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Universal credit could open up early years funding for 8,000 more two-year-old children

By Rachel Lawler

 
The government’s new universal credit scheme will make 8,000 more children eligible for a funded early years place aged two, according to plans suggested by the Department for Education (DfE).
 
The universal credit scheme is due to replace jobseeker’s allowance and five other work-related benefits with a single payment. Once it is fully rolled-out it will be used to determine which disadvantaged families will be able to access funded childcare for two-year-olds.
 
Sector feedback
The DfE estimates that an additional 8,000 children will be entitled to a funded two-year-old place under universal credit. It is now asking for comments from the sector, as well as families, to help shape the scheme’s future.
 
Robert Goodwill, minister for children and families, commented: “The introduction of universal credit lies at the heart of the government’s commitment to help people improve their lives and raise their incomes. This consultation will make sure the two-year-old entitlement continues to be targeted where it is needed most.”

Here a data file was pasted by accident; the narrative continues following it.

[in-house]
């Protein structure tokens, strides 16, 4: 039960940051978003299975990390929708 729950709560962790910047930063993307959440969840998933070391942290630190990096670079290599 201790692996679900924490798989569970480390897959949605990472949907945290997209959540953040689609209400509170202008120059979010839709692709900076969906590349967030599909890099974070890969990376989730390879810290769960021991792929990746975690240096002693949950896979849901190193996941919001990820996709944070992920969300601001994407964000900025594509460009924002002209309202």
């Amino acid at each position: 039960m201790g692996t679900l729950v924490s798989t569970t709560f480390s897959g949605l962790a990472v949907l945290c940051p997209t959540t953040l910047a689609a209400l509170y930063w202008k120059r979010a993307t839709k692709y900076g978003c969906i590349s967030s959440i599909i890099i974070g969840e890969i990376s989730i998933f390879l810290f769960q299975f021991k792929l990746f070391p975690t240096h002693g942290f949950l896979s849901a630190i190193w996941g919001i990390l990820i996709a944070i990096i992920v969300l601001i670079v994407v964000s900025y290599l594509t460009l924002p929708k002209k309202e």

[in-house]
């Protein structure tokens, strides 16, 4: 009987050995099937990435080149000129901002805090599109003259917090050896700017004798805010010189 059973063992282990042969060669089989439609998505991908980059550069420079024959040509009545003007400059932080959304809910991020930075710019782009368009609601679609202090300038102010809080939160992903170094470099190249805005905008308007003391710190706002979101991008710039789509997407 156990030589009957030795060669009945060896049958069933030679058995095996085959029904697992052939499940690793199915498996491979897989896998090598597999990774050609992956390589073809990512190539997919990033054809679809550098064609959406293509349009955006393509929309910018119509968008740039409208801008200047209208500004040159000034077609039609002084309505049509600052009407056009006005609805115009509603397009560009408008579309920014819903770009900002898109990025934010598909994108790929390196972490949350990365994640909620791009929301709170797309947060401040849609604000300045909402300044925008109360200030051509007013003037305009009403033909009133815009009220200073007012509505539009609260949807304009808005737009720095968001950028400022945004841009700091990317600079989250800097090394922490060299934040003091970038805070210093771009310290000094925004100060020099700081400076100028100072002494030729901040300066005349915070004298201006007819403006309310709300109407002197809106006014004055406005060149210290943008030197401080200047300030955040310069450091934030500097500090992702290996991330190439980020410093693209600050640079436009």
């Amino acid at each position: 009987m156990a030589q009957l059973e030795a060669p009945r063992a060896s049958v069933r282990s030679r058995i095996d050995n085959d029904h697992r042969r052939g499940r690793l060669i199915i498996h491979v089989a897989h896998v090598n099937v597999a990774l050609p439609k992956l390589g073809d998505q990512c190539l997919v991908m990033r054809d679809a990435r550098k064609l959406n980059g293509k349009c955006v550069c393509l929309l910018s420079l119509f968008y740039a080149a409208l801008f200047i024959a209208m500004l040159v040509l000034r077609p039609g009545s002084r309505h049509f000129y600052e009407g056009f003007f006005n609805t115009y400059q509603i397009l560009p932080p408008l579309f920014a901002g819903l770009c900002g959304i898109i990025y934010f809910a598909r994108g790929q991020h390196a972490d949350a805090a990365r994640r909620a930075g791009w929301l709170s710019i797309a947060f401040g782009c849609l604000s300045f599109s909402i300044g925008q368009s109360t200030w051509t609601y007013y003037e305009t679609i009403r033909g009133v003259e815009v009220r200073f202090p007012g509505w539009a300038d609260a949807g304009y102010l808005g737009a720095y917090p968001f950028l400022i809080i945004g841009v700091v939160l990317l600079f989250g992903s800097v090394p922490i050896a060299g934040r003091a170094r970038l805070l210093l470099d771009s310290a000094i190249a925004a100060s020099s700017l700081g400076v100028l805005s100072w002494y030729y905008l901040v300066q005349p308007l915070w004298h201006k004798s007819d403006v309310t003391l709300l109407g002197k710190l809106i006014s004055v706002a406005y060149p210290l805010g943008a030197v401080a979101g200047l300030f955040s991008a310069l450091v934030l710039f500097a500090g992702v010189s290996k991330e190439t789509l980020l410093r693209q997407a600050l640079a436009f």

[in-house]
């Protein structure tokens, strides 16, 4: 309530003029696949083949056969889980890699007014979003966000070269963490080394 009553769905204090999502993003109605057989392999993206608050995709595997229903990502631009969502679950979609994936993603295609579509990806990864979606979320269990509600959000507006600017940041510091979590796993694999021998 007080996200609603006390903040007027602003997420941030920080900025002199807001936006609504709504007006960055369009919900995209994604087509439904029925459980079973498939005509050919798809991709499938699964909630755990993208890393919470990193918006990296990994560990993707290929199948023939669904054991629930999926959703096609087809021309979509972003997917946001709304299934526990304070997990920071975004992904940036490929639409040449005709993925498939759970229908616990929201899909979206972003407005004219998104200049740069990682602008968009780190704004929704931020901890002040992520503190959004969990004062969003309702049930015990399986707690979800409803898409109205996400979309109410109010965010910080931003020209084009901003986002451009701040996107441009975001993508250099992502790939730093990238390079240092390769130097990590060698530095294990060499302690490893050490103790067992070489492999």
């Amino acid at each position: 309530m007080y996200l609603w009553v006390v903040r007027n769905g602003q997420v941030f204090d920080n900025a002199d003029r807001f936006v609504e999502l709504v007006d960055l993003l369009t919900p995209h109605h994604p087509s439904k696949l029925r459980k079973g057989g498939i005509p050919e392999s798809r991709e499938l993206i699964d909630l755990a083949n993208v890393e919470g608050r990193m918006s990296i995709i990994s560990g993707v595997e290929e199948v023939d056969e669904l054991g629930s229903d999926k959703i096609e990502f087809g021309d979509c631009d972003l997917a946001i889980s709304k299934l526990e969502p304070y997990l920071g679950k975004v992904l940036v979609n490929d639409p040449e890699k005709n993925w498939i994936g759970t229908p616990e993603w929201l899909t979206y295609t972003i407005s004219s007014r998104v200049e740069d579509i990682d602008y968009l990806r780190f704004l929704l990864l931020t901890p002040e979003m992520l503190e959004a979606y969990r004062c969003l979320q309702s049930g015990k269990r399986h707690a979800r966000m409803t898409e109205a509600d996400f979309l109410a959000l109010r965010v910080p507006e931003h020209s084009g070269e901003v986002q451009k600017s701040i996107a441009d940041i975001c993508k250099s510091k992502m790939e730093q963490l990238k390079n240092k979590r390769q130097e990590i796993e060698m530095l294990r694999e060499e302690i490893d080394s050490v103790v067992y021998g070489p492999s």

Impact on 30 hours
Neil Leitch, chief executive of the Alliance, said: “We have always argued that all children, and especially those from more disadvantaged backgrounds, should have access to quality early years provision. So a policy change that would result in more two-year-olds being eligible for the funded entitlement – even a relatively small increase of 8,000 – is a positive move in principle.”
 
However, Neil also wanted that the government would need to ensure that the sector was ready to take an additional 8,000 children. He added: “With the introduction of the 30-hours scheme, there is a real danger that childcare providers struggling to balance the books will opt to reduce the number of two-year-old funded places in order to deliver the extended three- and four-year old offer.”
 
A recentl Alliance survey found that more than four in 10 providers who planned to deliver the 30 hours were likely to reduce the number of places offered to children of other ages as a result of the policy. 
 
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